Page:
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Culture, ethnicity and health
Research on culture, ethnicity, and health literacy focuses on socio-cultural determinants of health, aiming to address health disparities and inequalities in accessing needed health information and care services among patient groups from ethnic minority and low socio-economic status cohorts.
The main aim of our research projects is to contribute to the body of knowledge on cultural competence, health literacy, and community engagement.
Objectives: Our research team provides a forum for basic and applied population health research on relationships among ethnicity, culture, socioeconomic status, and health literacy. We endeavour to develop new interdisciplinary frameworks for understanding these relationships in patient communities with chronic respiratory diseases while promoting effective collaborations among health and academic sectors, health providers, healthcare decision makers, and the community.
The core foundation of our research is built on:
- Patient engagement as research partners from the beginning of study design
- Patient-oriented health outcome(s)
- Involvement of young and junior scholars from the target communities in research to facilitate our connection to the community and receive training on becoming change agents to lead future research in their own communities.
Our research is organized into five Streams:
- Culturally and linguistically appropriate educational interventions
- Health and ethnic relations: social, cultural and behavioural perspectives
- Patient engagement and community empowerment
- Conceptualizing health literacy in chronic disease management
- Digital health and disease outcomes
Application of health literacy concepts in asthma and COPD self-management practices in ethnic minority groups:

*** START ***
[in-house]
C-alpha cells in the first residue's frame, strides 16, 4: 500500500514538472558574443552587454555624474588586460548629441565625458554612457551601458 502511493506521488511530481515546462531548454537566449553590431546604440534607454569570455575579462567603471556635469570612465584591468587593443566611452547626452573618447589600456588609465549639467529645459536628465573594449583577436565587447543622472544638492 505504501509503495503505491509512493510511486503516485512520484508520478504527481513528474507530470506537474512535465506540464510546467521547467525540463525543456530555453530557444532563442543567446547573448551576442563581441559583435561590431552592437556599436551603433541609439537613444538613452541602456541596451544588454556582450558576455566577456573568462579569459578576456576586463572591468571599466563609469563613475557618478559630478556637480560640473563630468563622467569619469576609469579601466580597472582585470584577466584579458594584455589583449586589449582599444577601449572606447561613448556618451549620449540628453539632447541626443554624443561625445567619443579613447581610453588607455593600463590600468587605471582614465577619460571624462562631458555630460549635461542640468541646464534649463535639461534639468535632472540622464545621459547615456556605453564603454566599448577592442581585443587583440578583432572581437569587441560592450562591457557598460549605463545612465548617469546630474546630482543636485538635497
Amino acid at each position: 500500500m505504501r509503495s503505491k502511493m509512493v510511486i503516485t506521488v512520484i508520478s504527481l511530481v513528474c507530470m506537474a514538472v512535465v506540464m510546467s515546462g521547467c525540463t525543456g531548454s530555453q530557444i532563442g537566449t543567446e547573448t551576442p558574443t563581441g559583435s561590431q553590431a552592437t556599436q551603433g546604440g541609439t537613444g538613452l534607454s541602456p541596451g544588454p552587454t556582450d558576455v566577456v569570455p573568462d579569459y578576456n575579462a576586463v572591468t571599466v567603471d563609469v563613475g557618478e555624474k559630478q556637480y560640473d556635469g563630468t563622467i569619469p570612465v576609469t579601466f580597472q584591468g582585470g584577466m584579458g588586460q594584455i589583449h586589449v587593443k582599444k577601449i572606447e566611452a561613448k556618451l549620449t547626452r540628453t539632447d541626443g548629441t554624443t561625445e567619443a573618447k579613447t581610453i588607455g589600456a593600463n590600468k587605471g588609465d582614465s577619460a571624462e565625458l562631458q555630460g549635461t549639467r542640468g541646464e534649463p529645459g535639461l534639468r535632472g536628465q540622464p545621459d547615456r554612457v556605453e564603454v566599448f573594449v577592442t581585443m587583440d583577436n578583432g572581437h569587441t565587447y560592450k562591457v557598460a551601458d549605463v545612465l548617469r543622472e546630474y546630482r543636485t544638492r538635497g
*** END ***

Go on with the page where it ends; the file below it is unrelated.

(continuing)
PI (Lead researcher): Mark FitzGerald. Co-investigators: Iraj Poureslami, Stephen Lam, Susan Kwan, Nadia Khan. Research Staff: Michele Shum, Jing Liu, Vahid Mehrnoosh, Nikki Najafi, Marion Santos, John Lee
We have successfully launched intervention research projects to fully engage patients and family caregivers from ethno-cultural communities in designing, developing and evaluation of educational materials (in video and written format) related to chronic respiratory disease management. Our aim was to facilitate patients’ access the linguistically and culturally appropriate information that is developed in patient-friendly language and is relevant to their routine disease management practices. The anticipated outcomes were the empowered patients who were informed about their disease and how to manage it. Patients’ and caregivers’ viewpoints were applied in the development of intervention design and procedures. The results of this intervention demonstrated that culturally and linguistically appropriate educational interventions designed specifically to meet the needs of patients were associated with significantly better understanding of self-management practices, which led to improved proper use of medications and self-efficacy to manage exacerbation.